Others have probably noticed this, but as I was working on Acts 6:1-7 last week, this chiasm jumped out at me:
A In those days when the number of disciples was increasing, the Grecian Jews among them complained against the Hebraic Jews because their widows were being overlooked in the daily distribution of food.
B So the Twelve gathered all the disciples together and said, “It would not be right for us to neglect the ministry of the word of God in order to wait on tables.
C Brothers, choose seven men from among you who are known to be full of the Spirit and wisdom. We will turn this responsibility over to them
D and will give our attention to prayer and the ministry of the word.”
C1 This proposal pleased the whole group. They chose Stephen, a man full of faith and of the Holy Spirit; also Philip, Procorus, Nicanor, Timon, Parmenas, and Nicolas from Antioch, a convert to Judaism.
B1 They presented these men to the apostles, who prayed and laid their hands on them.
A1 So the word of God spread. The number of disciples in Jerusalem increased rapidly, and a large number of priests became obedient to the faith.
A Church is growing so rapidly that it experiences growing pains
B Twelve call together all the disciples (church members) to address a pressing need
C Twelve ask the disciples to choose seven Spirit-filled and wise men
D So that the Twelve can give their full attention to prayer and the ministry of the Word
C1 The disciples choose seven Spirit-filled and wise men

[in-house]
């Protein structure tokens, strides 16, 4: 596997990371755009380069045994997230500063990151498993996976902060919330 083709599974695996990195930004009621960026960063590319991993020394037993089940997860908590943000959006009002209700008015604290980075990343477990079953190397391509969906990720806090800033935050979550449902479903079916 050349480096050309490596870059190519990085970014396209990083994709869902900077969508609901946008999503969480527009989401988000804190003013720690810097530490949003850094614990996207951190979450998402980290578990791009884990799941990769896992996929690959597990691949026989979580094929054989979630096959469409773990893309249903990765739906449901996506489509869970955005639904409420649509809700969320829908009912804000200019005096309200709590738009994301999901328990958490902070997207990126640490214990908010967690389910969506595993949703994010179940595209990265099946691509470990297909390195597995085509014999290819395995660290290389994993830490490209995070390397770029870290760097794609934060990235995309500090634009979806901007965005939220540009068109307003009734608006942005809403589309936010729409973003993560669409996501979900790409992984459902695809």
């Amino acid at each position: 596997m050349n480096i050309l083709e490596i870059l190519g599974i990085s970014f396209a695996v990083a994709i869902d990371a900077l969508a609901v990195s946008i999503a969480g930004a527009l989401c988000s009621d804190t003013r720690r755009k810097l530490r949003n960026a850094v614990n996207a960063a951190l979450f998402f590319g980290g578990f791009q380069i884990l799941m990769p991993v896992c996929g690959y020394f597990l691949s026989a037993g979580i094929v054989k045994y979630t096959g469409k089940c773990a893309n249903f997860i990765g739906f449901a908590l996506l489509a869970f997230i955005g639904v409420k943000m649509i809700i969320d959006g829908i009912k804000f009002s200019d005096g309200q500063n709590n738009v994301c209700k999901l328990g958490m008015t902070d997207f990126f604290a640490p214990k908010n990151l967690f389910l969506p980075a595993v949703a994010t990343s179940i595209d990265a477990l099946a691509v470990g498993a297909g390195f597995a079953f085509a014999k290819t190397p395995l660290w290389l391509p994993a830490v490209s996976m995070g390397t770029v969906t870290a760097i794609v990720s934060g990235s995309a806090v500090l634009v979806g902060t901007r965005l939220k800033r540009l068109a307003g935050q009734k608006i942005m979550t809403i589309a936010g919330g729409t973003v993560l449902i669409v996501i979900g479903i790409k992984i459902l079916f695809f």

B1 The disciples present these seven men to the apostles, who called them together, for their approval and blessing
A1 Church continues to grow and flourish
A chiasm, among other things, helps the reader to discern (consciously or subconsciously) the center of a given passage, in this case the apostolic task of prayer and the ministry of the word (D), and matters relating to or leading back to that center, in this case, the growth of Christ’s church through the agency of Spirit-filled men, the Twelve and the Seven.
Takeaway? Prayer and the ministry of the word lie at the heart of the life and ministry of the apostolic church. Pastors who believe “one holy catholic and apostolic church” (Nicene Creed) have a duty, then, to give considerable amount of time to both of these. In our rushed, busy culture, it may be necessary for us pastors remind ourselves that we have permission to spend a lot of time praying and preparing sermons. Permission, because it is our duty and holy calling.
Have you ever asked your minister whether he makes enough time, both to pray and to prepare sermons? It may lead to serious reflection on his part if he’s not doing so, or some much-needed affirmation if he is doing so, and in every case–as odd as it sounds–permission to do so.